I also read lots of blogs on Medium, check the New York Times and Washington Post daily and I have several podcasts that I frequent on my runs, including The Rich Roll Podcast and Masters of Scale with Reid Hoffman. Roll is an ultra athlete and a vegan. I’m a runner and a vegan. Roll brings on guests who are inspirational in their quests in life, people who are trying to change the world, save the planet, help animals, live longer, live better. Rich Roll is one of the reasons I am a vegan. Reid Hoffman, the founder of LinkedIn, meanwhile focuses on how founders scaled their companies, telling the origin stories of companies that scaled successfully, with people sharing their challenges and lessons. One of the reasons I enjoy Masters of Scale is Hoffman’s genuine love for entrepreneurs and what they do. One of my favorite quotes about entrepreneurship comes from Hoffman, “An entrepreneur is someone who will jump off a cliff and assemble an airplane on the way down.”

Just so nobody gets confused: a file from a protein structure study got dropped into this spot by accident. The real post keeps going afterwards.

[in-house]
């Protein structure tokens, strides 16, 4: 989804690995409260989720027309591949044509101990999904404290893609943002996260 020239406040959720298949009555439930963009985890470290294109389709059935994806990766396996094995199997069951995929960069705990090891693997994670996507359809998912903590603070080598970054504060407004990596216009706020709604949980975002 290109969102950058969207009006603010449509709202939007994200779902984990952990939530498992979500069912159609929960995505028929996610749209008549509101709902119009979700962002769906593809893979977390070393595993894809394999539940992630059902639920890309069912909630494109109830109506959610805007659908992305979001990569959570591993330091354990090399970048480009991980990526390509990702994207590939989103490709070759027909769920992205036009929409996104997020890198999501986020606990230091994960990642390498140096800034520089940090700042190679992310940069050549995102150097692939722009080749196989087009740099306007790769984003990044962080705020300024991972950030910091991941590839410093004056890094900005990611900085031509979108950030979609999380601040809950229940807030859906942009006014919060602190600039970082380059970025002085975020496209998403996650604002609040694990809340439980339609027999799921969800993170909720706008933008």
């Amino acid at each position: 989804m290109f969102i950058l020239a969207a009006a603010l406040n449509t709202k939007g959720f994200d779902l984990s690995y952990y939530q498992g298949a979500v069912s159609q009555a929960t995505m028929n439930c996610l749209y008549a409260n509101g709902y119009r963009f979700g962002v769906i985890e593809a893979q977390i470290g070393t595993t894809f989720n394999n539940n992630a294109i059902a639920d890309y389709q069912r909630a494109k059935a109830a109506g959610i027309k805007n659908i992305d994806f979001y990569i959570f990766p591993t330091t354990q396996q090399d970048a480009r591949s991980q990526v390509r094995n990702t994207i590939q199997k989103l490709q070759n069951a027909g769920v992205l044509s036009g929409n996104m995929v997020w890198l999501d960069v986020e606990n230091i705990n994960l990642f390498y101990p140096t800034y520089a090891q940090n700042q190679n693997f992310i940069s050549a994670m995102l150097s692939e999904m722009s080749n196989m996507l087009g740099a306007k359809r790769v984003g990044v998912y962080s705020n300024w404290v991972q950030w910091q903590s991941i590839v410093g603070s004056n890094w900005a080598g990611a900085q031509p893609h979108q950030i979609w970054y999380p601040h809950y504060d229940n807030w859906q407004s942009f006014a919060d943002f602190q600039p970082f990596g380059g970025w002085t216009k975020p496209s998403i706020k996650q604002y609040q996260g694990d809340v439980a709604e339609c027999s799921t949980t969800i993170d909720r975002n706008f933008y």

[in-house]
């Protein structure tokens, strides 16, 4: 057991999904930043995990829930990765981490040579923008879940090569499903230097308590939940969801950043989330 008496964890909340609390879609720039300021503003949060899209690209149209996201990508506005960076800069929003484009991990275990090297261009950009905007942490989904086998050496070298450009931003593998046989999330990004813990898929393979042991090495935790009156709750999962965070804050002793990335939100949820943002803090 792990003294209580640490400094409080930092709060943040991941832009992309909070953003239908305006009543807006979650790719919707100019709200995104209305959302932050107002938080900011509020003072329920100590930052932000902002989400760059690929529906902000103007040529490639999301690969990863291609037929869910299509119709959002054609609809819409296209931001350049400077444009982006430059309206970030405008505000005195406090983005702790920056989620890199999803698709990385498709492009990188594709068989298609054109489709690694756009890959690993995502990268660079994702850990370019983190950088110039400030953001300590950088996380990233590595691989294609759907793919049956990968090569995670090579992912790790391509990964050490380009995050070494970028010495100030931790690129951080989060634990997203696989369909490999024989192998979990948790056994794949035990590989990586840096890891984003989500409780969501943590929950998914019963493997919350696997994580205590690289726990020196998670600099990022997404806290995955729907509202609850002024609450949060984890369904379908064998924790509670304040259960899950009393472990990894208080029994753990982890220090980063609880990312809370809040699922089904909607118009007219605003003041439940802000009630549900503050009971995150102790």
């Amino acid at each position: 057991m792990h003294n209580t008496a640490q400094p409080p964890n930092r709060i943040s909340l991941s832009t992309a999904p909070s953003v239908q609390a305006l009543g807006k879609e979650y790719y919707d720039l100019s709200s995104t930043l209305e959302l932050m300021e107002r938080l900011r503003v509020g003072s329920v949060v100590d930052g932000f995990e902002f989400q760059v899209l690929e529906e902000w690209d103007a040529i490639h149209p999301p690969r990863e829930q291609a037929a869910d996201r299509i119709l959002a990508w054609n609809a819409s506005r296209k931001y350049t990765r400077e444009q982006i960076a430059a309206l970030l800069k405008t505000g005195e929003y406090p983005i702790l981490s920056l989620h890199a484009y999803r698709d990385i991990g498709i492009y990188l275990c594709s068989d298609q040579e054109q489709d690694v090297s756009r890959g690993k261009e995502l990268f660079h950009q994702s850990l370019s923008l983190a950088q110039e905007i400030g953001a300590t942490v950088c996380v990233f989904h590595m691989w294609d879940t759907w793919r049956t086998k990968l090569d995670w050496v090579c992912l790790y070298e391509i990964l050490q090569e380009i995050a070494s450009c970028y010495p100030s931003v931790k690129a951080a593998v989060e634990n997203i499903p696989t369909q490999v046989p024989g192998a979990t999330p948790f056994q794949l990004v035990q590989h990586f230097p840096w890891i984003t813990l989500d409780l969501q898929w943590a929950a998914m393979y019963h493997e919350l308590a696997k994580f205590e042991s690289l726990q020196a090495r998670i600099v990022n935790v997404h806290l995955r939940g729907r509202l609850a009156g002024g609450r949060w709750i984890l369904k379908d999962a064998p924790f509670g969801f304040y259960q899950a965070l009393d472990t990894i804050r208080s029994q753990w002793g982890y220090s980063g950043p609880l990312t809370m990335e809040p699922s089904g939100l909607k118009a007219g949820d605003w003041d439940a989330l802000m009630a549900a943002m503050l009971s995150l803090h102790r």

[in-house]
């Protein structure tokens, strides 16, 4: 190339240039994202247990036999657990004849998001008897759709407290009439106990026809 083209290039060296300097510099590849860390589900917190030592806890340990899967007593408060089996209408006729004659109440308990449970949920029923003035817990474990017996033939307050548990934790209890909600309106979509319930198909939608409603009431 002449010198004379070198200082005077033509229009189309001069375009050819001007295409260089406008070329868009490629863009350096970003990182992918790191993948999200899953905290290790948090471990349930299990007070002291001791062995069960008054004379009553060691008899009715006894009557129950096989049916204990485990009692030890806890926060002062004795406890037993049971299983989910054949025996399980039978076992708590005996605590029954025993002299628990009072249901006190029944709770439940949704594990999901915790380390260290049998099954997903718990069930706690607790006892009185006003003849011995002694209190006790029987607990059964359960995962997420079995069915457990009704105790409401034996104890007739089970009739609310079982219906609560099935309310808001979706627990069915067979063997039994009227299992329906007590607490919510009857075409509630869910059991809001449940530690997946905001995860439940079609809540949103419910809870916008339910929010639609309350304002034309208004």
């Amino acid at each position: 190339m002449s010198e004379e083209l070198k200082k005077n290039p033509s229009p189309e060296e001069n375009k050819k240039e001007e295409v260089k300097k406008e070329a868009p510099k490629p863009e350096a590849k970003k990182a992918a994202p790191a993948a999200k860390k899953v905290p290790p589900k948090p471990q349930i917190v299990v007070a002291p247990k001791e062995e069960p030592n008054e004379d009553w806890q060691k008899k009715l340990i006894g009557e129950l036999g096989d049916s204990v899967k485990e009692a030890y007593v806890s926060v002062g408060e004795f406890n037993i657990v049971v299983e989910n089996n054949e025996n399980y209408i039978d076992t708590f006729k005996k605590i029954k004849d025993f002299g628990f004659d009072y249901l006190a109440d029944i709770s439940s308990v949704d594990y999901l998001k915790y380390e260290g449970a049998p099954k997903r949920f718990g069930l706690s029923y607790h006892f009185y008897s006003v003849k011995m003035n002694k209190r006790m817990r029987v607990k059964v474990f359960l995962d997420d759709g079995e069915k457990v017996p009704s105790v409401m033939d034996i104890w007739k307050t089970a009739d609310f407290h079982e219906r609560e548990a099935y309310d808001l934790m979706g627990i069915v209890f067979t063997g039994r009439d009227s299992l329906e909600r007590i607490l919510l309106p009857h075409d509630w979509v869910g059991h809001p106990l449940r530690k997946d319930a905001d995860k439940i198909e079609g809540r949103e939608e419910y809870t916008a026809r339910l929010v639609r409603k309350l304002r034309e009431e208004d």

Like a lot of entrepreneurs, I am definitely that kid who asked “why” a lot, defying some of the rules. Why does it have to be this way? Why can’t we do it better? Why is this the rule? Not every rule is right or efficient or good. Sometimes to change things, you have to step into the lion’s den and figure your way out.

Look great. Make slot. How the pros send video.

How do you send video files back to your station? Do you stick to a regimented daily schedule and allow time to send files? Or, are you working remotely, at the mercy of your deadline and Internet bandwidth?

As journalists, we know firsthand how complex it can be to figure out how long a file will take to send with the available Internet connection – or whether you need to make that file smaller to meet your deadline. In these cases,  a one-size-fits-all approach does not work.

We gathered three broadcast experts to find out their methodology to transfer files back to the station. Along with Richard Metzler, our Video Scientist here at latakoo, our group discussed the best approach to sending video fast while maintaining broadcast quality. Here is what we found out.

 

How Wes Rapaport Sends Video

Wes Rapaport, the Austin Bureau reporter for Nexstar Media Group, serves more than 100 stations each day with content from the Texas capital city. He says that while he works to send his stories at least 30 minutes before the broadcast, there are days when breaking news intervenes. His goal is to make sure the file not only arrives on time, but in a way that makes it seamless for those receiving the story across Nexstar stations.